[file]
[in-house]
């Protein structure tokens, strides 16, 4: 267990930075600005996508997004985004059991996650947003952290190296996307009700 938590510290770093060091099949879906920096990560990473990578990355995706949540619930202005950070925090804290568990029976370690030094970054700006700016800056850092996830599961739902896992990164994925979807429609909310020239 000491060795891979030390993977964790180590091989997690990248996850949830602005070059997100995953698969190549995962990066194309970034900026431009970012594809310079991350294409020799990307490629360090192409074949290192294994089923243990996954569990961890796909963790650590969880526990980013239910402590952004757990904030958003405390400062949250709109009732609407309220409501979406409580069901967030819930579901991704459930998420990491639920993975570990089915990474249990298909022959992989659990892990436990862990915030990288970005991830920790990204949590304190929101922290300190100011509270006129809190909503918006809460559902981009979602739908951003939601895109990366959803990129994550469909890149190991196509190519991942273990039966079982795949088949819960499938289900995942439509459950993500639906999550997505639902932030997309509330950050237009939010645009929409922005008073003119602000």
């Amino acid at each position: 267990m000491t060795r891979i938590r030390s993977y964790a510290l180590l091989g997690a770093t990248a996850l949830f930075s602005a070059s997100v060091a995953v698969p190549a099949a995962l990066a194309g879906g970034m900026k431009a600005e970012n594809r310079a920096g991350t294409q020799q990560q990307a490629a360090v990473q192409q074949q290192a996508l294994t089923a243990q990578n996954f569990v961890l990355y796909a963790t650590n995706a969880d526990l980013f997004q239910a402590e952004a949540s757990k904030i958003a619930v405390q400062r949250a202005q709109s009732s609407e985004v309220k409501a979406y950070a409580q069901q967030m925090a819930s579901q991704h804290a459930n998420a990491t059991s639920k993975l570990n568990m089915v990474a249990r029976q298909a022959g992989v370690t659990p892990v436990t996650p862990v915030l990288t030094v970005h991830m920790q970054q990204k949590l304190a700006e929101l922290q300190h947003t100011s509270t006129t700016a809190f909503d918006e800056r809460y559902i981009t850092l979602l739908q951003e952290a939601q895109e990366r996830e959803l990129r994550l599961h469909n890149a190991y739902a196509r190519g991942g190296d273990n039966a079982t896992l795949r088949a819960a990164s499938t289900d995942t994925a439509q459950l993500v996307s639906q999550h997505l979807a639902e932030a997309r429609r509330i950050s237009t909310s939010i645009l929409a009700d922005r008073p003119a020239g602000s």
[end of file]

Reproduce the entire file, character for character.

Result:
[in-house]
């Protein structure tokens, strides 16, 4: 267990930075600005996508997004985004059991996650947003952290190296996307009700 938590510290770093060091099949879906920096990560990473990578990355995706949540619930202005950070925090804290568990029976370690030094970054700006700016800056850092996830599961739902896992990164994925979807429609909310020239 000491060795891979030390993977964790180590091989997690990248996850949830602005070059997100995953698969190549995962990066194309970034900026431009970012594809310079991350294409020799990307490629360090192409074949290192294994089923243990996954569990961890796909963790650590969880526990980013239910402590952004757990904030958003405390400062949250709109009732609407309220409501979406409580069901967030819930579901991704459930998420990491639920993975570990089915990474249990298909022959992989659990892990436990862990915030990288970005991830920790990204949590304190929101922290300190100011509270006129809190909503918006809460559902981009979602739908951003939601895109990366959803990129994550469909890149190991196509190519991942273990039966079982795949088949819960499938289900995942439509459950993500639906999550997505639902932030997309509330950050237009939010645009929409922005008073003119602000």
């Amino acid at each position: 267990m000491t060795r891979i938590r030390s993977y964790a510290l180590l091989g997690a770093t990248a996850l949830f930075s602005a070059s997100v060091a995953v698969p190549a099949a995962l990066a194309g879906g970034m900026k431009a600005e970012n594809r310079a920096g991350t294409q020799q990560q990307a490629a360090v990473q192409q074949q290192a996508l294994t089923a243990q990578n996954f569990v961890l990355y796909a963790t650590n995706a969880d526990l980013f997004q239910a402590e952004a949540s757990k904030i958003a619930v405390q400062r949250a202005q709109s009732s609407e985004v309220k409501a979406y950070a409580q069901q967030m925090a819930s579901q991704h804290a459930n998420a990491t059991s639920k993975l570990n568990m089915v990474a249990r029976q298909a022959g992989v370690t659990p892990v436990t996650p862990v915030l990288t030094v970005h991830m920790q970054q990204k949590l304190a700006e929101l922290q300190h947003t100011s509270t006129t700016a809190f909503d918006e800056r809460y559902i981009t850092l979602l739908q951003e952290a939601q895109e990366r996830e959803l990129r994550l599961h469909n890149a190991y739902a196509r190519g991942g190296d273990n039966a079982t896992l795949r088949a819960a990164s499938t289900d995942t994925a439509q459950l993500v996307s639906q999550h997505l979807a639902e932030a997309r429609r509330i950050s237009t909310s939010i645009l929409a009700d922005r008073p003119a020239g602000s």